}
if (shiftToValidate.Duration.TotalHours > SharedSettings.MaximumShiftHours)
{
    FailedValidationException =
        new ArgumentOutOfRangeException(nameof(shiftToValidate.Duration));
    FailedValidationMessage = "Shift's duration cant be longer than the maximum allowed hours.";
    return false;
}

There are two ifs where each can fail. This means you need to split this validator into more specific one to test only one condition at a time.


Other then this I find this is a very complex implementation that leads me to the alternative suggestion which uses the ValidationAttribute. C# already has a system for constructing model validations. Here's a small example.

You can create a bunch of custom attributes that you use to decorate the properties of the Shift class with.

public class Shift
{
    public string Name { get; private set; }
    public TimeSpan StartHour { get; private set; }

    [GreaterThen(nameof(StartHour))]
    public TimeSpan EndHour { get; private set; }

    [GreaterThenZero]
    public TimeSpan Duration => EndHour - StartHour;

    public Shift()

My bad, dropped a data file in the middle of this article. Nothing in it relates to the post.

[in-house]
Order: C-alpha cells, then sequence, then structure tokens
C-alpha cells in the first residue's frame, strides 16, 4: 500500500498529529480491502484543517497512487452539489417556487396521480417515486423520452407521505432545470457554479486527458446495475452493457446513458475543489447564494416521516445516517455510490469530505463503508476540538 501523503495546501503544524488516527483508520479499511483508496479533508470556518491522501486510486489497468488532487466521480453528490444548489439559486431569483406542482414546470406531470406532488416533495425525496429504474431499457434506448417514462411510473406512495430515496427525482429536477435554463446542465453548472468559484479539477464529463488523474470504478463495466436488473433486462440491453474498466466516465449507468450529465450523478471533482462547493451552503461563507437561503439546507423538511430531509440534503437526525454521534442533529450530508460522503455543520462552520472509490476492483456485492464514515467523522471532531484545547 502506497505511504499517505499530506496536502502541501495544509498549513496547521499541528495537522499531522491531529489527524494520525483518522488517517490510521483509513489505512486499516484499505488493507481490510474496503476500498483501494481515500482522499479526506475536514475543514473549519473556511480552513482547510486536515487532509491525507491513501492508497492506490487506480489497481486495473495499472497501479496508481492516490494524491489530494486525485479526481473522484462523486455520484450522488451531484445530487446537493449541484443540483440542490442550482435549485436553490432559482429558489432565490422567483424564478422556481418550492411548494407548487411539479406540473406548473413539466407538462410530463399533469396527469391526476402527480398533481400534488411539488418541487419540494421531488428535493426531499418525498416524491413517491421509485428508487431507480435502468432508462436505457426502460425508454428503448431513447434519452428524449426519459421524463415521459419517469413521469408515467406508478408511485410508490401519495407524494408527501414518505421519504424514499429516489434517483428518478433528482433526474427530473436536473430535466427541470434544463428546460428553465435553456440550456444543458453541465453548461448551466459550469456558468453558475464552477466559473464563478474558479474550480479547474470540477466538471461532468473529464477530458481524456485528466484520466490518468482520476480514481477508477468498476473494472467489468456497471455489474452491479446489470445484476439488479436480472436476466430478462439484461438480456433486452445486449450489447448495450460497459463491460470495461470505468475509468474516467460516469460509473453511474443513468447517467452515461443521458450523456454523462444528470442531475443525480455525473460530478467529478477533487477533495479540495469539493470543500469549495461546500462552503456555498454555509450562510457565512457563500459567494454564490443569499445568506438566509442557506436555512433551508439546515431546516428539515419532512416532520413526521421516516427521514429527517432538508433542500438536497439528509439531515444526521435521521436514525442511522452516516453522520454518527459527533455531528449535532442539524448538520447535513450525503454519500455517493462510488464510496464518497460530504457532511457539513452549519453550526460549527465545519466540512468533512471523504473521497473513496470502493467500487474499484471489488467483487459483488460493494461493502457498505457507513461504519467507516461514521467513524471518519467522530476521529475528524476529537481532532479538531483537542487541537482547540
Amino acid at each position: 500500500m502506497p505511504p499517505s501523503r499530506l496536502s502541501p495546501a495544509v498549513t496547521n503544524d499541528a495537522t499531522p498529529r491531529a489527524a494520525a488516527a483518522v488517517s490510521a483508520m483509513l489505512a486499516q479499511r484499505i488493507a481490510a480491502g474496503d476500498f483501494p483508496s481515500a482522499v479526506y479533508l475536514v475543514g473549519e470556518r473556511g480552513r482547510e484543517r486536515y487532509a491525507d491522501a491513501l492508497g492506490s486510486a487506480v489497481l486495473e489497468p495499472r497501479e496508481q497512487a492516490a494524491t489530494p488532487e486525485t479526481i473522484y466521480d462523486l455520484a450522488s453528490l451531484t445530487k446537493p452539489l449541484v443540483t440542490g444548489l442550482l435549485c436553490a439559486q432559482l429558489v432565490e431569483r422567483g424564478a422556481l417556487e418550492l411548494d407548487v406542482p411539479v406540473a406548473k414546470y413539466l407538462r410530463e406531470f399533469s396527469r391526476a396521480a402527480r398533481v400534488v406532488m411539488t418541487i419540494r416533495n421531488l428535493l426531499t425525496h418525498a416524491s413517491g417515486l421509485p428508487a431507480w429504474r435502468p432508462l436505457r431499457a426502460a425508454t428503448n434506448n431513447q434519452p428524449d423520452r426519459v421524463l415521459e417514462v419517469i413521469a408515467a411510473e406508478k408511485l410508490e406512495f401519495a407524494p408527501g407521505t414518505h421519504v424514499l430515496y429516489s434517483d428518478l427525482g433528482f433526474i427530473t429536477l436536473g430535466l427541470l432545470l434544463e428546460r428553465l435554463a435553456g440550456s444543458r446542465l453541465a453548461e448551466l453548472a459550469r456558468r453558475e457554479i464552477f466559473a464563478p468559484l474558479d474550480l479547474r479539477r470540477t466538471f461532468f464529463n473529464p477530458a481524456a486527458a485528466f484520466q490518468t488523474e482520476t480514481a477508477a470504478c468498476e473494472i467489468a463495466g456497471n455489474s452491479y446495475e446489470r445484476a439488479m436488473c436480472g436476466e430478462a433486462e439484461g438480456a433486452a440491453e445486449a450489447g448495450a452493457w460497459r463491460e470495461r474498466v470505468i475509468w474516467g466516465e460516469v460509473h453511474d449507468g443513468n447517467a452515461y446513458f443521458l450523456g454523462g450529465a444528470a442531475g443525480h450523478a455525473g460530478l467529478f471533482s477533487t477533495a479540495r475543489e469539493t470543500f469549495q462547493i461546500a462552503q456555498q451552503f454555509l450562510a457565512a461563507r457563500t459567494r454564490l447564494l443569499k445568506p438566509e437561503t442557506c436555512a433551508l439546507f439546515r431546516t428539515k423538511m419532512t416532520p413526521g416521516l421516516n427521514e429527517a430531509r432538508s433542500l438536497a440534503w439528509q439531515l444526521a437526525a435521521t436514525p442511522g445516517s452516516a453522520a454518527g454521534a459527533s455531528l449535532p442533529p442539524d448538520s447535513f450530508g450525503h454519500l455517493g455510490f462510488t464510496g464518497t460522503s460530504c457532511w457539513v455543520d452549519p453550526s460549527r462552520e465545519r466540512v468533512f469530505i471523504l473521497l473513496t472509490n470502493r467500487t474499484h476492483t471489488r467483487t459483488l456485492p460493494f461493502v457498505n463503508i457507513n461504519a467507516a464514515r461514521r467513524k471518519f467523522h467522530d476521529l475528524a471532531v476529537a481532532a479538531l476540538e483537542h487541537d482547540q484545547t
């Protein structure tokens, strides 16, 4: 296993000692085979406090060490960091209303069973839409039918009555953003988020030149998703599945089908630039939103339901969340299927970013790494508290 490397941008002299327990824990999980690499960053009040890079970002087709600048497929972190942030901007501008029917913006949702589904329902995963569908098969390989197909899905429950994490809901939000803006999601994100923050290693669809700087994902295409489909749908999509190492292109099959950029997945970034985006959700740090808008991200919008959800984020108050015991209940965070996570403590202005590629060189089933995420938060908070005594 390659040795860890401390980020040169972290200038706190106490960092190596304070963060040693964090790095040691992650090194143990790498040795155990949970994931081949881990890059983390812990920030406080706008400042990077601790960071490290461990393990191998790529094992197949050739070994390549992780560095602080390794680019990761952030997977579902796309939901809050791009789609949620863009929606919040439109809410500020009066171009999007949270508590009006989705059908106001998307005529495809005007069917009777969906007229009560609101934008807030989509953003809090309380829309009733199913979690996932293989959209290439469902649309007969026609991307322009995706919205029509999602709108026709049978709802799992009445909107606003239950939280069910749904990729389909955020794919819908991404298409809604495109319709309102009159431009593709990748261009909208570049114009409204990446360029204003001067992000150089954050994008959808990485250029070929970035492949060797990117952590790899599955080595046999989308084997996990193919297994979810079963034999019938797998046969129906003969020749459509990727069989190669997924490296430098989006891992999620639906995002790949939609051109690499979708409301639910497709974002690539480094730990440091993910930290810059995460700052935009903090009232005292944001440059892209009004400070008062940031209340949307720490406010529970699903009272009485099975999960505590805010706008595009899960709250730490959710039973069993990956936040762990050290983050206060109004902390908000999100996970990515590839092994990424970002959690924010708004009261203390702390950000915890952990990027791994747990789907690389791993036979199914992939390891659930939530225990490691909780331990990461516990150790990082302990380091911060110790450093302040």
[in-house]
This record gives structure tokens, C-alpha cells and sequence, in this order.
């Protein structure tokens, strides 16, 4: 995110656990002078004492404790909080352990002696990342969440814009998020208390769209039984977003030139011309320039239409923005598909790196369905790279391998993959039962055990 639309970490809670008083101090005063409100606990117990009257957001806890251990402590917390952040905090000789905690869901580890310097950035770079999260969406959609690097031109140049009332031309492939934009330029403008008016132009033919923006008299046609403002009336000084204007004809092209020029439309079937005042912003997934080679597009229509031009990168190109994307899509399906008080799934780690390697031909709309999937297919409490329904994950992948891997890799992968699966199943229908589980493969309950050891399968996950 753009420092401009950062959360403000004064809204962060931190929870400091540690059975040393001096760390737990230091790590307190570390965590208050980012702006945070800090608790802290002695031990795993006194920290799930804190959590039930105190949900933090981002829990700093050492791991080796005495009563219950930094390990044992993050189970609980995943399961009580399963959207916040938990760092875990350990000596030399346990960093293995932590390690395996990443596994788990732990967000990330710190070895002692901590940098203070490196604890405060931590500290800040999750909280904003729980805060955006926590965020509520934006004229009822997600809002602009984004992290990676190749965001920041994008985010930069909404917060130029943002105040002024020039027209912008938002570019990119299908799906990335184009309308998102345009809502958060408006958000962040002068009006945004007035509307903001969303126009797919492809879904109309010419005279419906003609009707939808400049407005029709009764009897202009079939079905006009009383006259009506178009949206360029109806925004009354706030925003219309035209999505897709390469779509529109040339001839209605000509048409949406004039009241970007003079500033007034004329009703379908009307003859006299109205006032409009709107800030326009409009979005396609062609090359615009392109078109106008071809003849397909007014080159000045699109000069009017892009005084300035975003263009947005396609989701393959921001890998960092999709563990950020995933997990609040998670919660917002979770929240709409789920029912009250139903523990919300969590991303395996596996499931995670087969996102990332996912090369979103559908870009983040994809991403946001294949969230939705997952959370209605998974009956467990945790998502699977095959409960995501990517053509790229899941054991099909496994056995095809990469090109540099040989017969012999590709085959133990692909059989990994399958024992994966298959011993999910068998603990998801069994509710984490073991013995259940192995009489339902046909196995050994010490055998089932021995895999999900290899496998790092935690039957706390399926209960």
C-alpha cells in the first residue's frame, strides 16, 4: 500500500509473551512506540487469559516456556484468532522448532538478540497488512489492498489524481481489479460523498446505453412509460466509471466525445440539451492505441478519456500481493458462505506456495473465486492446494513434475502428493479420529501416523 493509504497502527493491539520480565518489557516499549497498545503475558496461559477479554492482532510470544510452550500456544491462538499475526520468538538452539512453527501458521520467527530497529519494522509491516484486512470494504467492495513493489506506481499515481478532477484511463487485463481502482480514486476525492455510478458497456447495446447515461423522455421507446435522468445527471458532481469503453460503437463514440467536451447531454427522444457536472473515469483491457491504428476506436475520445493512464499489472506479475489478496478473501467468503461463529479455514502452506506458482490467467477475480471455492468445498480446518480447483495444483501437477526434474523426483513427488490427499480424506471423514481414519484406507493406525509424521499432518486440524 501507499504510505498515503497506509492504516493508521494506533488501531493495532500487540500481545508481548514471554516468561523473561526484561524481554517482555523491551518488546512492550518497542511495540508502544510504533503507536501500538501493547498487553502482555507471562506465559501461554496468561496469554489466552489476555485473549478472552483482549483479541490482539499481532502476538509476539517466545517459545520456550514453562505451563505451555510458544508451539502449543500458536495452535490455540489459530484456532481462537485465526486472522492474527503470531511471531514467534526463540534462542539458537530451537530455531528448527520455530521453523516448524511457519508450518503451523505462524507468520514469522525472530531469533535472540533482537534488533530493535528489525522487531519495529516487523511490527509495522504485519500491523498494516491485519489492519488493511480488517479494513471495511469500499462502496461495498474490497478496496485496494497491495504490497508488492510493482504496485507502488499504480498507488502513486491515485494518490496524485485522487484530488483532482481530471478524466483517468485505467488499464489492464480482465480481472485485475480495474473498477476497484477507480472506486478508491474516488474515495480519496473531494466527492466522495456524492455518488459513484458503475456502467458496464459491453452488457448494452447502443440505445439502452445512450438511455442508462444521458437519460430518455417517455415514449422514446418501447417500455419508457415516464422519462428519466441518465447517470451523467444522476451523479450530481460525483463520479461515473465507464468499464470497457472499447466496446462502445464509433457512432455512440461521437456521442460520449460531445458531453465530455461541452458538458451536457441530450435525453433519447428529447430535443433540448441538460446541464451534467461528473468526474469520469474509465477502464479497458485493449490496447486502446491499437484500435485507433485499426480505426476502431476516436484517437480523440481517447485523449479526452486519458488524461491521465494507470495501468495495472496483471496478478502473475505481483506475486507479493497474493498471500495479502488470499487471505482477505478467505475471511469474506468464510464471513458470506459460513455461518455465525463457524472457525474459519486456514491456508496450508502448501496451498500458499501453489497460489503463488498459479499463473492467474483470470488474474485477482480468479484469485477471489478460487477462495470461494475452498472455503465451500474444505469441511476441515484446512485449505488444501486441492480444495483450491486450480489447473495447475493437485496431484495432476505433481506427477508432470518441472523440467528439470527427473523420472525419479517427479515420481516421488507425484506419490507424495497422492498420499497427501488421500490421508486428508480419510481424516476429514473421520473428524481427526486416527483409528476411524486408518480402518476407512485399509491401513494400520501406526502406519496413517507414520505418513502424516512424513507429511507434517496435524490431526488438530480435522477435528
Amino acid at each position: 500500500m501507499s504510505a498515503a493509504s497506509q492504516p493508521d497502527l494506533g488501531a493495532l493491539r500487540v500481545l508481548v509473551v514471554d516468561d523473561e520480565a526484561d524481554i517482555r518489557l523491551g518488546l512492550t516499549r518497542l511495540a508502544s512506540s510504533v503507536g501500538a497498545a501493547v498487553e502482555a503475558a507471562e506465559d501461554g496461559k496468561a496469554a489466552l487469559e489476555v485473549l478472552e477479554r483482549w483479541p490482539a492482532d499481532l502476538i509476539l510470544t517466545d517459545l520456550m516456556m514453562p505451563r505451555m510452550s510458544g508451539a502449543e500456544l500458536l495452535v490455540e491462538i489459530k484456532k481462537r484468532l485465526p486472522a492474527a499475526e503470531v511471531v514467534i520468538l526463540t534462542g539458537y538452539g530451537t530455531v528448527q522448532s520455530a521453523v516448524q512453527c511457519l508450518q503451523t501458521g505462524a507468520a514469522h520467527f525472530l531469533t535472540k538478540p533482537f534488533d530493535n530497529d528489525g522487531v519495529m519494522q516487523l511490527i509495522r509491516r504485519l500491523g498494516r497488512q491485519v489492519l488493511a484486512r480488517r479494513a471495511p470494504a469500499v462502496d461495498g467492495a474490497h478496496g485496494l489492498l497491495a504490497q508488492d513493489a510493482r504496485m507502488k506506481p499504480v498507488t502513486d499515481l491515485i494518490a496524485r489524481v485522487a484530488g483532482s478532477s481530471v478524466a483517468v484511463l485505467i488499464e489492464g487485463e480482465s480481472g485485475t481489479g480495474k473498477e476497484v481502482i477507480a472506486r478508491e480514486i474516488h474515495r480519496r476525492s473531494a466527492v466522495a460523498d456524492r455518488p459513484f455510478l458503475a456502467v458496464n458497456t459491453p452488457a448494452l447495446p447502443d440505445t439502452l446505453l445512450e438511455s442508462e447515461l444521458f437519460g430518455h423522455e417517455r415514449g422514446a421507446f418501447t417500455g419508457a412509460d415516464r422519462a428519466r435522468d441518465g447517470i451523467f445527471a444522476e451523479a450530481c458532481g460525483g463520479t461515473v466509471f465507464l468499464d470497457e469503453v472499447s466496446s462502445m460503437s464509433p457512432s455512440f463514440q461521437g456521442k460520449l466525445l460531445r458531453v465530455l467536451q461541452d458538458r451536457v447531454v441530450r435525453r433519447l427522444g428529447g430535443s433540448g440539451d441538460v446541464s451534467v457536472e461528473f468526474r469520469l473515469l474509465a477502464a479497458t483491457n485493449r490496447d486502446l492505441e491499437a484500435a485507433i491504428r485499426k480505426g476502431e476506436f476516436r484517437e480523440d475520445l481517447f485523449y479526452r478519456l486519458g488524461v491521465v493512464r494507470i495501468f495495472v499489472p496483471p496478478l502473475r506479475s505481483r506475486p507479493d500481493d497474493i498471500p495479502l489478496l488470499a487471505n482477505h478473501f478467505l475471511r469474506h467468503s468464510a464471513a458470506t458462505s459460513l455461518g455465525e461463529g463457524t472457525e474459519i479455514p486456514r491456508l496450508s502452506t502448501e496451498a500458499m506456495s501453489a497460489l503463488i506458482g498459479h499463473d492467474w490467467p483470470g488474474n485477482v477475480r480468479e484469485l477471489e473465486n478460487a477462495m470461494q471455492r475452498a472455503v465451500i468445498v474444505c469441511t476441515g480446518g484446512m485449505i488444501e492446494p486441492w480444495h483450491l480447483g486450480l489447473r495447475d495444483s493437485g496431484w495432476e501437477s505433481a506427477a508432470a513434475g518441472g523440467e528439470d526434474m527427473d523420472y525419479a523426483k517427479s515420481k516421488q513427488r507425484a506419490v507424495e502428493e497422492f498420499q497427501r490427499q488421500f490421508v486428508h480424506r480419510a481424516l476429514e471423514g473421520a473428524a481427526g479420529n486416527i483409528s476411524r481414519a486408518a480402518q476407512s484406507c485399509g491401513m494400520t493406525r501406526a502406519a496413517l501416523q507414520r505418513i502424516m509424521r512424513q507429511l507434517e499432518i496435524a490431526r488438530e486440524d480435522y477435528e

{
        // Just an example to make the validation fail.
        StartHour = TimeSpan.FromSeconds(100);
        EndHour = TimeSpan.FromSeconds(50);
    }
}

There are various ways of implementing them so you'll need to read more about them to know all options. I show you one of them where they implement the IsValid method in a very generic way (might not be perfect yet but it should make the point).

So you may need one attribute to validate the Duration:

public class GreaterThenZeroAttribute : ValidationAttribute
{
    protected override ValidationResult IsValid(object value, ValidationContext validationContext)
    {
        return
            ((IComparable)value).CompareTo((IComparable)TimeSpan.FromSeconds(0)) > 0
                ? ValidationResult.Success
                : new ValidationResult($"{validationContext.MemberName} must be greater then zero");
    }
}

but on the other hand if you add GreaterThenAttribute the GreaterThenZeroAttribute for the Duration is no longer necessary.

public class GreaterThenAttribute : ValidationAttribute
{
    private readonly string _otherPropertyName;
    public GreaterThenAttribute(string otherPropertyName)
    {
        _otherPropertyName = otherPropertyName;
    }

    protected override ValidationResult IsValid(object value, ValidationContext validationContext)
    {
        var otherProperty = 
            validationContext
                .ObjectType
                .GetProperty(_otherPropertyName)
                .GetValue(validationContext.ObjectInstance);

        return
            ((IComparable)value).CompareTo((IComparable)otherProperty) > 0
                ? ValidationResult.Success
                : new ValidationResult($"{validationContext.MemberName} must be greater then {_otherPropertyName}");